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The Prison Rape Elimination Act and the Limits of Liberal Reform - Gender Policy Report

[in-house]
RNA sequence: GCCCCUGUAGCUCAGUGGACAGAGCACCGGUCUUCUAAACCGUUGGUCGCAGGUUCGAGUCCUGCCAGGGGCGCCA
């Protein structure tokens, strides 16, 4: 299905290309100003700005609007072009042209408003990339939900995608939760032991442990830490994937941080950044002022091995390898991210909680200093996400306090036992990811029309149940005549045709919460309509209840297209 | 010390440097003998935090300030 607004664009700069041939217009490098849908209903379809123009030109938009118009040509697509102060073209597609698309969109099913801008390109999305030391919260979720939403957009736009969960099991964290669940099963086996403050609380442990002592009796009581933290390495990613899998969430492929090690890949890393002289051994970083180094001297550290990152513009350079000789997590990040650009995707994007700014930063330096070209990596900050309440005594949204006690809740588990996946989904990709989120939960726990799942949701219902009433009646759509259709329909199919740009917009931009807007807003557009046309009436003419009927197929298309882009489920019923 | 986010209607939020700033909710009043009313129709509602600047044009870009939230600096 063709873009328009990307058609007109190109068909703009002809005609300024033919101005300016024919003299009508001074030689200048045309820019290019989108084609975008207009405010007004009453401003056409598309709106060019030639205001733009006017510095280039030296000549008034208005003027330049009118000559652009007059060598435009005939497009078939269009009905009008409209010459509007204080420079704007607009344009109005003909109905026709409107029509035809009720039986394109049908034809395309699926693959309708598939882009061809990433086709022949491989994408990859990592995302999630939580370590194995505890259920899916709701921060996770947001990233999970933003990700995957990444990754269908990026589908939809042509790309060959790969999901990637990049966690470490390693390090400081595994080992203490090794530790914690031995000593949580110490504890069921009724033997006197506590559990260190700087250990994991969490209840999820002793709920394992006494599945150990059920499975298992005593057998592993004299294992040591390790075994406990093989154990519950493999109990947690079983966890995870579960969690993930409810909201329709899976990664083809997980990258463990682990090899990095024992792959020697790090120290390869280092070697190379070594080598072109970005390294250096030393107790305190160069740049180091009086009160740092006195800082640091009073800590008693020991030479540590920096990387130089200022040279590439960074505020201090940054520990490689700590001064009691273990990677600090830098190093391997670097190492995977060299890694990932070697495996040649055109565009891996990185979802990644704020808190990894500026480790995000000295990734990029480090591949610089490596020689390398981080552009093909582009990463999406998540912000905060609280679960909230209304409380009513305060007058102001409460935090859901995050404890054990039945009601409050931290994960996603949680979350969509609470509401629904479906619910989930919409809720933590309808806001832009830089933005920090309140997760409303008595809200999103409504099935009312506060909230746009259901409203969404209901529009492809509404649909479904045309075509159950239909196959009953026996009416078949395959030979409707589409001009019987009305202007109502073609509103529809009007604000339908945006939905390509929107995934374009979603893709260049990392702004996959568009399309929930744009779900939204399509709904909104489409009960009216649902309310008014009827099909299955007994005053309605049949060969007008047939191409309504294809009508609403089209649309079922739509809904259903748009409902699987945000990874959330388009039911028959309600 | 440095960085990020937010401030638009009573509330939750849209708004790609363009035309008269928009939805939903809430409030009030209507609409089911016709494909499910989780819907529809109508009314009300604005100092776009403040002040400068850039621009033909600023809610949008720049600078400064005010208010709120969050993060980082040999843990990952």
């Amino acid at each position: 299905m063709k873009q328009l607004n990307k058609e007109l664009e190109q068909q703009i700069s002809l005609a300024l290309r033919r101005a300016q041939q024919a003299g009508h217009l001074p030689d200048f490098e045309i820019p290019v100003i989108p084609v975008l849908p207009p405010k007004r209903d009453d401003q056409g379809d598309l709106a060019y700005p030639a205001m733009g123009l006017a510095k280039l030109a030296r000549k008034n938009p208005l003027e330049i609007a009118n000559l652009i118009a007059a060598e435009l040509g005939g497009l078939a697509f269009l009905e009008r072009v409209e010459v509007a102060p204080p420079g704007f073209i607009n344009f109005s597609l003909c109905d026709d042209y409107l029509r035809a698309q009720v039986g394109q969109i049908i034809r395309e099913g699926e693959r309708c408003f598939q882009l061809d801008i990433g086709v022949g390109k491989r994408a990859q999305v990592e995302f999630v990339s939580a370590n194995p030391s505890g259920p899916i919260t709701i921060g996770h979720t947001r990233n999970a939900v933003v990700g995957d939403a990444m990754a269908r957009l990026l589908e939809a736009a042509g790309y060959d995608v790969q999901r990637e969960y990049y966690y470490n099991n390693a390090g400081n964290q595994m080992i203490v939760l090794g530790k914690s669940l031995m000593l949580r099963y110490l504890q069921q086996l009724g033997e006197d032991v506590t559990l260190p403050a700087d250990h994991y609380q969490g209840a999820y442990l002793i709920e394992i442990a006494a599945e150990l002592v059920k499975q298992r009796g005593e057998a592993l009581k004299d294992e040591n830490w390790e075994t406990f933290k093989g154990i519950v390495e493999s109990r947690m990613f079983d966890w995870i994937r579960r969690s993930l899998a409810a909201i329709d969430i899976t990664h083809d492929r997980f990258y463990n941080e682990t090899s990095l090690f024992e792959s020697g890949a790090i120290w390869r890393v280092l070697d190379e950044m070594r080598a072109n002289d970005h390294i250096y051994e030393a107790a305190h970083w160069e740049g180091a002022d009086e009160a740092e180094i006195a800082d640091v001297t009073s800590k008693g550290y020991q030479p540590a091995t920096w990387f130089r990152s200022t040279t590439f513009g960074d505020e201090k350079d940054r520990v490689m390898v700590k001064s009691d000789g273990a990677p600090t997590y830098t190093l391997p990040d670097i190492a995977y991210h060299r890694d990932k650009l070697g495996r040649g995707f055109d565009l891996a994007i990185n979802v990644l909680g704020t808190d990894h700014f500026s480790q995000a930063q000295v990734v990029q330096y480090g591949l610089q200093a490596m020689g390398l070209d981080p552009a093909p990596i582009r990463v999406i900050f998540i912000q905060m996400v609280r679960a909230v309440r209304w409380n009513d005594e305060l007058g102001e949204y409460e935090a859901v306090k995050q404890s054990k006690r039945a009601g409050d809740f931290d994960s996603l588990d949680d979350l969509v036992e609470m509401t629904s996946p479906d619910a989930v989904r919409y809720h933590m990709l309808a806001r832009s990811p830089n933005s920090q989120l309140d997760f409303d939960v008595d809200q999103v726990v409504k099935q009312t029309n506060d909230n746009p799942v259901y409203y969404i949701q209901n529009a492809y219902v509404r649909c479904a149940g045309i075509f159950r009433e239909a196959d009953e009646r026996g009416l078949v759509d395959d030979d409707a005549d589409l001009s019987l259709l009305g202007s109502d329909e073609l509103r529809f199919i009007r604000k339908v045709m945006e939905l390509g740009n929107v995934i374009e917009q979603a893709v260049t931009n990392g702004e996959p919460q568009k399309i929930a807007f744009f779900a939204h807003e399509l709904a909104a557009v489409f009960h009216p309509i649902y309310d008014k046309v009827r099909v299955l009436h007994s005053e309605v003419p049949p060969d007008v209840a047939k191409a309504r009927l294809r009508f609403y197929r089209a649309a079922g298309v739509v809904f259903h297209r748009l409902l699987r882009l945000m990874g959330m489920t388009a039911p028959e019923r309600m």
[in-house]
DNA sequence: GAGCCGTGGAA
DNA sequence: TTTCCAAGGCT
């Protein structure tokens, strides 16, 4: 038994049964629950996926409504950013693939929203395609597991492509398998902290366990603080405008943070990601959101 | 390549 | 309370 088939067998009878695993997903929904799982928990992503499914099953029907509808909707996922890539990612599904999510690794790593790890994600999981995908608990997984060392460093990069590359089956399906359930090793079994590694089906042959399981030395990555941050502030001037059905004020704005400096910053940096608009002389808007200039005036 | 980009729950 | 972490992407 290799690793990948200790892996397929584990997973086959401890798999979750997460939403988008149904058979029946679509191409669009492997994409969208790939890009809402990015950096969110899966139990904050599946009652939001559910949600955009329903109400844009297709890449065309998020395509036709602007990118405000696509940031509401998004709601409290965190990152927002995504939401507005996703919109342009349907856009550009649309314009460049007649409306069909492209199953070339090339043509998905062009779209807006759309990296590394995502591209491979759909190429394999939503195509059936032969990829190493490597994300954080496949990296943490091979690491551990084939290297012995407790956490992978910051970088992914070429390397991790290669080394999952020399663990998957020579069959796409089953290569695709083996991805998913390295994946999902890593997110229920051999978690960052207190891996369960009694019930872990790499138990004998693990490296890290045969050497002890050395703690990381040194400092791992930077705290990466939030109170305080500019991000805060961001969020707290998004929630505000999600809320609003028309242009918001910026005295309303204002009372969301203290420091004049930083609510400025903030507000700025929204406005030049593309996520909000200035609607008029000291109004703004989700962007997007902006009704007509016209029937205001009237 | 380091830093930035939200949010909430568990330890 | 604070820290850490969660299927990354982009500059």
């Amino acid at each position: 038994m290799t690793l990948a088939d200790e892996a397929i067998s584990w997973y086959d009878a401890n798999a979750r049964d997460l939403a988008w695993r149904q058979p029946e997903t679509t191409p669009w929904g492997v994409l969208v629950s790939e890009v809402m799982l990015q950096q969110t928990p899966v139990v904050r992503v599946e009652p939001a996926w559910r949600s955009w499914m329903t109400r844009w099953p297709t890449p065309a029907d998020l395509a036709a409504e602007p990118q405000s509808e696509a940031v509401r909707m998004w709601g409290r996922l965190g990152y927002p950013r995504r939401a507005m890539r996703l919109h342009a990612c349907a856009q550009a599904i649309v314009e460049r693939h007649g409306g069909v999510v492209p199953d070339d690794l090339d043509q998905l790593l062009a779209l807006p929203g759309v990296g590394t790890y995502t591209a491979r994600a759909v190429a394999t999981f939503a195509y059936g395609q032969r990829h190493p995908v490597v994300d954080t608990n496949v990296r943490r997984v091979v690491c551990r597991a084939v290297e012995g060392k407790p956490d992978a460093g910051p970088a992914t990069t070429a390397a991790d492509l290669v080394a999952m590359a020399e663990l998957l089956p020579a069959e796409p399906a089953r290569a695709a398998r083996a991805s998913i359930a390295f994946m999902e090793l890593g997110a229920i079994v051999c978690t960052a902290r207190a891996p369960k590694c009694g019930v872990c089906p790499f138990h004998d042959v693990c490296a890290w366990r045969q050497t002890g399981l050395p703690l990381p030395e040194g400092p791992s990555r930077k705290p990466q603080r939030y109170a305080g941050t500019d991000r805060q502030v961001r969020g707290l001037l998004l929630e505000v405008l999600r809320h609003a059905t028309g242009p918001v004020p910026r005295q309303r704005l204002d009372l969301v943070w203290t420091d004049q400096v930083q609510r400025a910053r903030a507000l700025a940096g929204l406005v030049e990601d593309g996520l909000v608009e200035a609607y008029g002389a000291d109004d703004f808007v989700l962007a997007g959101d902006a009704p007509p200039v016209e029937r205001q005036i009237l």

In 1996, the suicide of a young Texas man named Rodney Hulin, Jr. in the wake of multiple sexual assaults partially spurred Congress to unanimously pass the 2003 Prison Rape Elimination Act (PREA). The purpose of the nation’s first federal civil law addressing sexual violence behind bars was to call for nationwide data collection on the problem of prisoner rape and federal grants to help states combat it within prisons, jails, police lockups, youth facilities, immigration detention facilities, and community corrections. While PREA was developed with good intentions by the National Prison Rape Elimination Commission (NPREC) in concert with prisoner rights’ advocates from across the country, and has been lauded by the American Civil Liberties Union and Just Detention International, it falls far short of what is needed to protect all prisoners, especially women, people of color, transgender individuals, and disabled people.